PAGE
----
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Signal and Noise [Hardcover]

John Griesemer
4.0 out of 5 stars  See all reviews (1 customer review)

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Book Description

1 Jan 2004
In 1857 Chester Ludlow, an American engineer, witnesses the launch of the largest steamship ever built, Isambard Kingdom Brunel's The Great Eastern. But as chief engineer, the charsimatic Ludlow finds himself caught not only in the new technology but also in the business of promotion.

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Product details

  • Hardcover: 612 pages
  • Publisher: Hutchinson (1 Jan 2004)
  • Language: English
  • ISBN-10: 0091799619
  • ISBN-13: 978-0091799618
  • Product Dimensions: 23.4 x 16 x 5.6 cm
  • Average Customer Review: 4.0 out of 5 stars  See all reviews (1 customer review)
  • Amazon Bestsellers Rank: 4,363,684 in Books (See Top 100 in Books)

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Review

"A riveting read - big, bold, rambunctious and very rewarding" (Richard Russo, author of EMPIRE FALLS)

"Griesemer's energetic plotting and prose mirror the vigour of the age he describes" (New York Times)

"Ambition, failure, triumph, love, betrayal, farce, and spirt-conjuring - these are some of the subjects powerfully animated in this grand novel. John Griesemer is a masterful writer" (Joanna Scott, author of ARROGANCE)

"Griesemer's novel has the courage of ambition and deserves serious praise for that alone" (Time Out)

"Capacious, gutsy and gratifying" (Joseph O'Connor, author of STAR OF THE SEA) --This text refers to the Paperback edition.

Book Description

'Capacious, gutsy and gratifying'Joseph O'Connor, author of Star of the Sea --This text refers to the Paperback edition.

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0 of 7 people found the following review helpful
4.0 out of 5 stars How the Atlantic Cable Changed the World 1 Dec 2003
Format:Hardcover
Betty: Why is the history of the 1866 Atlantic cable worth knowing? Why share this topic in dialogue form with readers?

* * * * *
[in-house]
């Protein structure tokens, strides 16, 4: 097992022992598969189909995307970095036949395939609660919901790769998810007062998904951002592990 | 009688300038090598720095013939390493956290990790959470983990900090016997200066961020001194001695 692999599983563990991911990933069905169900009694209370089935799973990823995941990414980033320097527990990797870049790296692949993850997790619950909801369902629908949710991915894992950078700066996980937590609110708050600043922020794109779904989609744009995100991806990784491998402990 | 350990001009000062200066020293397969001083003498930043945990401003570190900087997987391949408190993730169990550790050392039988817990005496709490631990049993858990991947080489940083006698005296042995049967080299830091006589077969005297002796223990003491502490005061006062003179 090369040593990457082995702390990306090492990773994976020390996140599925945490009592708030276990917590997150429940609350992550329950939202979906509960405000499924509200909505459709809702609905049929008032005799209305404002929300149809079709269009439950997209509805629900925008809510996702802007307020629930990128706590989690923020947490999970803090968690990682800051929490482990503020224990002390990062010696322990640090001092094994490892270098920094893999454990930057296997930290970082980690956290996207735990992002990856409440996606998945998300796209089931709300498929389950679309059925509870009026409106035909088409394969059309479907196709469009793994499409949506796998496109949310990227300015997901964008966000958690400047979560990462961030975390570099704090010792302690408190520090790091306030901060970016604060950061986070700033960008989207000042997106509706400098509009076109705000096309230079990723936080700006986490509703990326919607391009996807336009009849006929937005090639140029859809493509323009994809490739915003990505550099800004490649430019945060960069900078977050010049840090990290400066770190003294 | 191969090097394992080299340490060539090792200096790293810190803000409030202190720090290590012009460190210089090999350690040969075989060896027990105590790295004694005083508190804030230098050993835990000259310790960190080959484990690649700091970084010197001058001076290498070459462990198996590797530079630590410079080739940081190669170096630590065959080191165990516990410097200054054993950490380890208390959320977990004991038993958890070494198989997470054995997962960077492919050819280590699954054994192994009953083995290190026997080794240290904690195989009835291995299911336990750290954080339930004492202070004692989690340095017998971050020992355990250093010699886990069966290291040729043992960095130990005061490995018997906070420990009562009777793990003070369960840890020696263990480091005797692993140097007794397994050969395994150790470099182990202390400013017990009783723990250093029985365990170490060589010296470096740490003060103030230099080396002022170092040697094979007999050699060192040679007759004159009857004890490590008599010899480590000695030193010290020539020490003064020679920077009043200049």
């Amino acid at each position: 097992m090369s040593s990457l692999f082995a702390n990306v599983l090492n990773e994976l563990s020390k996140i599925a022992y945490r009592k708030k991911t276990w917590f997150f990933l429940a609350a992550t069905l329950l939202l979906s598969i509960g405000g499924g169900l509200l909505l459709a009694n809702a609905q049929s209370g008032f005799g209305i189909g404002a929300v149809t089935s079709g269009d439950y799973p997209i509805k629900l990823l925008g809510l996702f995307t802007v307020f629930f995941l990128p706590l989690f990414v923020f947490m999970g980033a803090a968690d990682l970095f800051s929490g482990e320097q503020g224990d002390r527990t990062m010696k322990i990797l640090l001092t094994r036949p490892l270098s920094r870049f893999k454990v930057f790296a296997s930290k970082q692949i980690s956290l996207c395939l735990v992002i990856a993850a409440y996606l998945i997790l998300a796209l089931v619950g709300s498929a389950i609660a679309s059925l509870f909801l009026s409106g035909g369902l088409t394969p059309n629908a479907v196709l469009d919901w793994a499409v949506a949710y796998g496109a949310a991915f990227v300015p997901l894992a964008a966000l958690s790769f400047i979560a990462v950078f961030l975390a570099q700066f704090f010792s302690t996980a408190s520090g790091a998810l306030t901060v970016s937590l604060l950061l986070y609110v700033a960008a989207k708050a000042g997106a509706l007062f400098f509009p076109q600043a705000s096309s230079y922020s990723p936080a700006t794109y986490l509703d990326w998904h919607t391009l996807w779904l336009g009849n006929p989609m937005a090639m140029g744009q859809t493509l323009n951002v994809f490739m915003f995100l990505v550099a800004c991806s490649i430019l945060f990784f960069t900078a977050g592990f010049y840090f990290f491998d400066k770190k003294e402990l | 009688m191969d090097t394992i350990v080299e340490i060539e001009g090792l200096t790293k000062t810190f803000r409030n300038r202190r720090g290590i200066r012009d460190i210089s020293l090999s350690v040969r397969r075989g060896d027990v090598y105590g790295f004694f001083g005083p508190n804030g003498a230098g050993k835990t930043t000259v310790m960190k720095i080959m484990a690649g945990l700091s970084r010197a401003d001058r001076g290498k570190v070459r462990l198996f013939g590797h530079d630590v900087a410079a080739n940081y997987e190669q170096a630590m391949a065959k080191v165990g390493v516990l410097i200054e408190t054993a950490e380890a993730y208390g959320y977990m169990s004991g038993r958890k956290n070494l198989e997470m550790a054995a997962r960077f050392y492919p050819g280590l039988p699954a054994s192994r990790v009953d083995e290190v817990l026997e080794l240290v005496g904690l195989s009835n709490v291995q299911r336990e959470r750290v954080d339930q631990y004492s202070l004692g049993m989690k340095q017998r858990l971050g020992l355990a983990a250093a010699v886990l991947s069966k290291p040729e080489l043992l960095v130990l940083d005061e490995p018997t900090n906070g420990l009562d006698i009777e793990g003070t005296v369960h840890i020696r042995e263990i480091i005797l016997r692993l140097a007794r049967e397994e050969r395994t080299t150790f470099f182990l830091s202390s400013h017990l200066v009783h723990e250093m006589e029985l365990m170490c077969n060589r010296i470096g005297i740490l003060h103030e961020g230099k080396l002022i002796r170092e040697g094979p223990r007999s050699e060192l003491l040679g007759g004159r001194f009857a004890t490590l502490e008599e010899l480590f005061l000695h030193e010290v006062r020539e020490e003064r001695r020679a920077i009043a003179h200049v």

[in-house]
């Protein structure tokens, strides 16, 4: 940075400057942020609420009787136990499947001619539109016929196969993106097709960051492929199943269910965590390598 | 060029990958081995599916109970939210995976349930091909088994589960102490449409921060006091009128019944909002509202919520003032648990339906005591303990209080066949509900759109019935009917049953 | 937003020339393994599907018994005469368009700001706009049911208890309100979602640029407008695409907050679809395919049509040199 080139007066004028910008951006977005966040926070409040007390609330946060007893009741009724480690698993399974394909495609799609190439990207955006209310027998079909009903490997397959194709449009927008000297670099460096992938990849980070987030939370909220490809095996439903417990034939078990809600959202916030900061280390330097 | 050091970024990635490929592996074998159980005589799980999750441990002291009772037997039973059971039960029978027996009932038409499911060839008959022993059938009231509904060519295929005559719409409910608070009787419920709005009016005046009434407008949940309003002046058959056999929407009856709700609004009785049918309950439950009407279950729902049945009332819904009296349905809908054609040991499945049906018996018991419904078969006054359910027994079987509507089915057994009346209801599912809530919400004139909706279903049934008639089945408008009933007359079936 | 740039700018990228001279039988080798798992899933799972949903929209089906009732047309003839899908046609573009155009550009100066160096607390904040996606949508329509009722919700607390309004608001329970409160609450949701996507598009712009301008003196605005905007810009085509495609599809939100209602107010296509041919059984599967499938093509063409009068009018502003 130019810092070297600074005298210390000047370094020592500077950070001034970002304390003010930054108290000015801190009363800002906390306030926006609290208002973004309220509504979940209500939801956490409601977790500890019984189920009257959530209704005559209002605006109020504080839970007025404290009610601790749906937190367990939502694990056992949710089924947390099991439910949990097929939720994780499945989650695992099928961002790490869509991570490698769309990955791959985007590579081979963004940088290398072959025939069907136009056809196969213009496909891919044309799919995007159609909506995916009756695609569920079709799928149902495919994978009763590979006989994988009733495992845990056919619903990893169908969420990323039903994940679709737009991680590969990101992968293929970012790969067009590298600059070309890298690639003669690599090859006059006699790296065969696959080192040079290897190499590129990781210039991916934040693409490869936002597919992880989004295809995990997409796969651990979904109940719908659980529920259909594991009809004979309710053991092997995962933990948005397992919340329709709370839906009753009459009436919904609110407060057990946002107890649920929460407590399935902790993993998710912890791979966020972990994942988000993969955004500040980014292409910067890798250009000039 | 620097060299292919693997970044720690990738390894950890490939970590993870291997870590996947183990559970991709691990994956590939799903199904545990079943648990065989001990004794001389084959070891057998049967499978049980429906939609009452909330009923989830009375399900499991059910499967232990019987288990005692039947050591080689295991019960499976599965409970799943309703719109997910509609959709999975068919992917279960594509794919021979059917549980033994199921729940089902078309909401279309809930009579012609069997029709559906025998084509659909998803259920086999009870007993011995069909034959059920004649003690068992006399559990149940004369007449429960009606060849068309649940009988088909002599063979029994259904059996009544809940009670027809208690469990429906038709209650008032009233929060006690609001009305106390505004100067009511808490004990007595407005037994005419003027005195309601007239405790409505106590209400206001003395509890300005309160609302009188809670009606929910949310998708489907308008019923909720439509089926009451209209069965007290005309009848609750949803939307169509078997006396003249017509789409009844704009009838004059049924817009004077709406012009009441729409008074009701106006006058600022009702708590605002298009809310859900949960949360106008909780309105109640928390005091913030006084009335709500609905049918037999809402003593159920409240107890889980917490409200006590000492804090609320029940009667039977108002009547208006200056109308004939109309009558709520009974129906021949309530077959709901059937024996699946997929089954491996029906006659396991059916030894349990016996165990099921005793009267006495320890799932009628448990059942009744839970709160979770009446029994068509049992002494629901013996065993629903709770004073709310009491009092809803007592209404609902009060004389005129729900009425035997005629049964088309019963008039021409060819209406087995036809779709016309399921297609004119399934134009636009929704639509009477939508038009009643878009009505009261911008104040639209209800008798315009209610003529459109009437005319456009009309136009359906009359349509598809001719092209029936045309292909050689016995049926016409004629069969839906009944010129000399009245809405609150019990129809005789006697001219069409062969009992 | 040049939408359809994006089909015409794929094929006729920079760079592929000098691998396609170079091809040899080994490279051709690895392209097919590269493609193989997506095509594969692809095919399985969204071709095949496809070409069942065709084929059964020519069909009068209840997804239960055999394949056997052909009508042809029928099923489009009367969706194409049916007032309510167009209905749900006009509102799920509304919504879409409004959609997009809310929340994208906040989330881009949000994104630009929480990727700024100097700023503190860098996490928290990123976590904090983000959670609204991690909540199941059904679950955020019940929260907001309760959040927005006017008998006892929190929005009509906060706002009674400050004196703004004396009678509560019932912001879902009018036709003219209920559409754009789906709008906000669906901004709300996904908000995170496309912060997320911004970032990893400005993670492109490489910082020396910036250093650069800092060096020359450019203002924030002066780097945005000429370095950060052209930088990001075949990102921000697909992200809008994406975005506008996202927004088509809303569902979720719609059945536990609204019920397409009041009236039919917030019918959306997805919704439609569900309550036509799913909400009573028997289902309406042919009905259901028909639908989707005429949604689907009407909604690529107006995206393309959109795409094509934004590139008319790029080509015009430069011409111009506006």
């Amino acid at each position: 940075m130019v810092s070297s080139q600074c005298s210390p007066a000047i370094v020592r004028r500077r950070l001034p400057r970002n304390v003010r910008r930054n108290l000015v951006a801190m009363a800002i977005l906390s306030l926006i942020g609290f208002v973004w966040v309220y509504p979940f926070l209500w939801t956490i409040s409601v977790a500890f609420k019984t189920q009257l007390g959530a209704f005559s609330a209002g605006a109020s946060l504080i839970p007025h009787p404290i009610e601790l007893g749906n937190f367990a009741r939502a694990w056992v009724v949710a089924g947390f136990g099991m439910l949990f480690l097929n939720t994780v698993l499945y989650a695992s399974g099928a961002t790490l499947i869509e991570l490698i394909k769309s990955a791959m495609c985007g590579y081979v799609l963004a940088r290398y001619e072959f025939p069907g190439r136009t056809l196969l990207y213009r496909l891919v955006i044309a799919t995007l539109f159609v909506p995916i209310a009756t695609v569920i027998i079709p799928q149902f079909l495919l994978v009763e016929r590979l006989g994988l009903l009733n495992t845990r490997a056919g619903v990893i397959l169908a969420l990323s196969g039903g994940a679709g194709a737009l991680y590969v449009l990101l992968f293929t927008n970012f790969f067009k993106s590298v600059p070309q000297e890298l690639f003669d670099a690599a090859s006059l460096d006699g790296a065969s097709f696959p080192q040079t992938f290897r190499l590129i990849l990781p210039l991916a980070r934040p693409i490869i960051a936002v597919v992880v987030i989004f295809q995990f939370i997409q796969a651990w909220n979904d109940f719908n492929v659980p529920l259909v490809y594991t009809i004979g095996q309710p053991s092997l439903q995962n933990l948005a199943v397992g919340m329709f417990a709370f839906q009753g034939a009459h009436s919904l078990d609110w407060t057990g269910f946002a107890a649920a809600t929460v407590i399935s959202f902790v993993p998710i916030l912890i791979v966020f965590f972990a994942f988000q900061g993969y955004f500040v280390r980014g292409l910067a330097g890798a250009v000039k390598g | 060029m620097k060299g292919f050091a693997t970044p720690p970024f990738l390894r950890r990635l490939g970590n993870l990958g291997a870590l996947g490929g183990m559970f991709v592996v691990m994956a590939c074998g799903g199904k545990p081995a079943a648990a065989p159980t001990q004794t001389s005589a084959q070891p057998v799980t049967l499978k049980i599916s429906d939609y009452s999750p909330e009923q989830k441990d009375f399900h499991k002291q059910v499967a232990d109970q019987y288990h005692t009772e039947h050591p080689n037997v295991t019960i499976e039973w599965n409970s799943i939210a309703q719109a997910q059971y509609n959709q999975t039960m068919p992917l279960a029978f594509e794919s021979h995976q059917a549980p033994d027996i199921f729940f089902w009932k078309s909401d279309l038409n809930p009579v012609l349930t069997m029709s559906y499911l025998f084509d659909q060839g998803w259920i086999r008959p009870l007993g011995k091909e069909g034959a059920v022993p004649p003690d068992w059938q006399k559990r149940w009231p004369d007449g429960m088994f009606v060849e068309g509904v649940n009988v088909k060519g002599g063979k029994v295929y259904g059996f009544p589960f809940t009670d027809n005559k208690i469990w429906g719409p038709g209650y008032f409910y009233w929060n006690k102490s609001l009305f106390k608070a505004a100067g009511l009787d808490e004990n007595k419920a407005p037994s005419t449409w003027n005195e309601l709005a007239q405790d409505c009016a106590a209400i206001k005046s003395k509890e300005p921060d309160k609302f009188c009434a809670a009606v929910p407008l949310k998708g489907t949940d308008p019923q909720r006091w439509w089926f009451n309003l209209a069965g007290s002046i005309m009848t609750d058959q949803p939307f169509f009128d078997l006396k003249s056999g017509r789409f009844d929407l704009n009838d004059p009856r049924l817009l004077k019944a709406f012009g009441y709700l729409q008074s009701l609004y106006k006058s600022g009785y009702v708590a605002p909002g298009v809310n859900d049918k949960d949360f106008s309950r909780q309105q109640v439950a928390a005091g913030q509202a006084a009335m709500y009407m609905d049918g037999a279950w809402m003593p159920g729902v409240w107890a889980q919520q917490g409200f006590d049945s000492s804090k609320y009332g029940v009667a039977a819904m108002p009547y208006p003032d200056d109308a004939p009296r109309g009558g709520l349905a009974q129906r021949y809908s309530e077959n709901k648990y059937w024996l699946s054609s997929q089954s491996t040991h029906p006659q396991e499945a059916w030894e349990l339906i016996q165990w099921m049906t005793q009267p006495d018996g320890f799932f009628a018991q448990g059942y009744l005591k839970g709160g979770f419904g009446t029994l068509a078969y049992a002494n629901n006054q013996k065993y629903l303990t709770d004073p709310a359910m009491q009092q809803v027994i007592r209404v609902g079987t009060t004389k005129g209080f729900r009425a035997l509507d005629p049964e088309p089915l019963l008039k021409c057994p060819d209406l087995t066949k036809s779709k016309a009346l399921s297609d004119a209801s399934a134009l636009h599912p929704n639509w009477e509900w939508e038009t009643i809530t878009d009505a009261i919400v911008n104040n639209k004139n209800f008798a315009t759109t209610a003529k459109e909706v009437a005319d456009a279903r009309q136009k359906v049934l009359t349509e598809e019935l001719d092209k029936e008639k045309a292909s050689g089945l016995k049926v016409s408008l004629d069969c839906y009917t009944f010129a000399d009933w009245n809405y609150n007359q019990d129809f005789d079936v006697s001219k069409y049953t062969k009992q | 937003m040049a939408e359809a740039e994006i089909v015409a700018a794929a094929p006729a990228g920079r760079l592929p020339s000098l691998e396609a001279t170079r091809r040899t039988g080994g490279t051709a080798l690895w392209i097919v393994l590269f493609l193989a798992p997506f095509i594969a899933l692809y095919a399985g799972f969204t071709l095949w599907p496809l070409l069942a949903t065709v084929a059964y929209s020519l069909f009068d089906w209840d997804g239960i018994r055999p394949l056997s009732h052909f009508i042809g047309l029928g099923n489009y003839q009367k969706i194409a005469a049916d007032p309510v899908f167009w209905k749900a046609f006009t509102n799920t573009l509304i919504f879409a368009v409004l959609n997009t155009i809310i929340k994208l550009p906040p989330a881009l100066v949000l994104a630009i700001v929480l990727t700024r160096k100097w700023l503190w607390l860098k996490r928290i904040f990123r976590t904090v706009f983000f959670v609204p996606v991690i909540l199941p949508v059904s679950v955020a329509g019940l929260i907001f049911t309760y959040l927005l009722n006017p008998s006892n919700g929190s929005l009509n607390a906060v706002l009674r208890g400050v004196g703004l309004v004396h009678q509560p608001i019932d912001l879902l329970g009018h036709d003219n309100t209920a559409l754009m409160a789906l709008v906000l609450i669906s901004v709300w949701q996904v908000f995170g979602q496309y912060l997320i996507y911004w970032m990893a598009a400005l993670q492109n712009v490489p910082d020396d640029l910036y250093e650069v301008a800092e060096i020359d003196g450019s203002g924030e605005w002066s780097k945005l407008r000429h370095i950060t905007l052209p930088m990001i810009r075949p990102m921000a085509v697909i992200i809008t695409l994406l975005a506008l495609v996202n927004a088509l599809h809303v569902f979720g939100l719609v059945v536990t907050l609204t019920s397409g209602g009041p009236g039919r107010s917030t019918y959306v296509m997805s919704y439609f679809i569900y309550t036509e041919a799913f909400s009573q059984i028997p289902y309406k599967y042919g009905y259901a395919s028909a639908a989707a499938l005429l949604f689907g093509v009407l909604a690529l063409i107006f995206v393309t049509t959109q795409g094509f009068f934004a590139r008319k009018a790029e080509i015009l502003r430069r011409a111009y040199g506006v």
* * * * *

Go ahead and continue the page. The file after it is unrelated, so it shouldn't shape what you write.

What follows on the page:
Frank: We have forgotten how important the Atlantic Cable was and what U.S. life was like in the 1850s and 60s. The story of the Atlantic Cable reminds us that Europe then dominated the world. Britain was its political and financial center. The U.S.A. was a far away backwater country separated from Europe by a wide and stormy North Atlantic.
Betty: It took weeks for letters, goods, and people to cross the Atlantic on a ship considered fast for the time. Then, on July 27, 1866, to the world's amazement and on the fifth attempt over a 12-year period, the Atlantic cable, spearheaded by U.S. businessman Cyrus West Field, instantly connected New York with London.
Frank: John Steele Gordon's Thread Across the Ocean: The Heroic Story of the Transatlantic Cable (see Sources at end) concluded that the Atlantic cable electrified people in 1866, changed history forever, helped make the U.S. a major player on the world scene, and created the beginning of the world as a global village.
Betty: This great 19th century engineering feat was an epic struggle costing millions, involving British, U.S., and European politicians, financiers, ships, sailors, technicians, and scientists.
Frank: The Atlantic cable was an early instance of international cooperation. It followed decades of U.S.-British angers over the American Revolution, the War of 1812, and frictionable Civil War incidents. There were failures and disappointments in attempts at laying the Atlantic cable but it finally ended in a history-changing victory.
Betty: Historians have compared the successful completion of the transatlantic cable, July 27, 1866, to the U.S.
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